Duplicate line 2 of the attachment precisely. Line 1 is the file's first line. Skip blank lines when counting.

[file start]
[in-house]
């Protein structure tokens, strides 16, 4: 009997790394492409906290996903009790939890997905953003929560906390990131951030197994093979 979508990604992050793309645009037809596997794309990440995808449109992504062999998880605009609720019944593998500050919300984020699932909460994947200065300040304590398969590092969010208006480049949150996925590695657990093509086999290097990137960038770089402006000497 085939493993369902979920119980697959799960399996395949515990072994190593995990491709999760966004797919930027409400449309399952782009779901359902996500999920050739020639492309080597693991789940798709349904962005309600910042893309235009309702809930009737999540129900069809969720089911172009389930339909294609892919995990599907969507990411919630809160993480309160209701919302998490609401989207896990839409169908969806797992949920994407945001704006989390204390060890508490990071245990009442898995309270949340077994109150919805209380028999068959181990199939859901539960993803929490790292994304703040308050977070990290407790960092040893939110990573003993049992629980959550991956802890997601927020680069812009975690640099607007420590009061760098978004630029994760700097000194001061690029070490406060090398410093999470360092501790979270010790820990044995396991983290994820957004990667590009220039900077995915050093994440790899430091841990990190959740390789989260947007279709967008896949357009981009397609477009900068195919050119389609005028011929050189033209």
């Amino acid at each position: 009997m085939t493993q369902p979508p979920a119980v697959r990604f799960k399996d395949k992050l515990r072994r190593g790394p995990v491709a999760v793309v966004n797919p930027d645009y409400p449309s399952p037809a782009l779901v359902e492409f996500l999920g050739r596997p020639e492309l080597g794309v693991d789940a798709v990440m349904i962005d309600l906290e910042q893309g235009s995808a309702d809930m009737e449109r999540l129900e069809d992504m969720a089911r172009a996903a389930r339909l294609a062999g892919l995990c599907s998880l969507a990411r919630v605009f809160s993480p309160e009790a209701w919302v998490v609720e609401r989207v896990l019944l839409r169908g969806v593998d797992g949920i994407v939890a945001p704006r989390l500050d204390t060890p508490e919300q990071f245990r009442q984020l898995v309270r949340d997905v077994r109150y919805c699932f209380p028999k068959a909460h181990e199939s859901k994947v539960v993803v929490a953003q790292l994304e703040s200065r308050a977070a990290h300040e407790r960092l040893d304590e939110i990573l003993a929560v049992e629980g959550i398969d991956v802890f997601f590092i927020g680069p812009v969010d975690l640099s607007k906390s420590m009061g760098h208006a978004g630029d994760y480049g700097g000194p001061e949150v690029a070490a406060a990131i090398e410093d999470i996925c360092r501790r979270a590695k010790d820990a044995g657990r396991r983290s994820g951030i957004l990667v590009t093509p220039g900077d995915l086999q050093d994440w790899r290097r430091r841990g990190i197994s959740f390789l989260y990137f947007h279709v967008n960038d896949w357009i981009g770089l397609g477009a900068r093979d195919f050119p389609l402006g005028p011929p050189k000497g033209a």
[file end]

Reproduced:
């Protein structure tokens, strides 16, 4: 009997790394492409906290996903009790939890997905953003929560906390990131951030197994093979 979508990604992050793309645009037809596997794309990440995808449109992504062999998880605009609720019944593998500050919300984020699932909460994947200065300040304590398969590092969010208006480049949150996925590695657990093509086999290097990137960038770089402006000497 085939493993369902979920119980697959799960399996395949515990072994190593995990491709999760966004797919930027409400449309399952782009779901359902996500999920050739020639492309080597693991789940798709349904962005309600910042893309235009309702809930009737999540129900069809969720089911172009389930339909294609892919995990599907969507990411919630809160993480309160209701919302998490609401989207896990839409169908969806797992949920994407945001704006989390204390060890508490990071245990009442898995309270949340077994109150919805209380028999068959181990199939859901539960993803929490790292994304703040308050977070990290407790960092040893939110990573003993049992629980959550991956802890997601927020680069812009975690640099607007420590009061760098978004630029994760700097000194001061690029070490406060090398410093999470360092501790979270010790820990044995396991983290994820957004990667590009220039900077995915050093994440790899430091841990990190959740390789989260947007279709967008896949357009981009397609477009900068195919050119389609005028011929050189033209």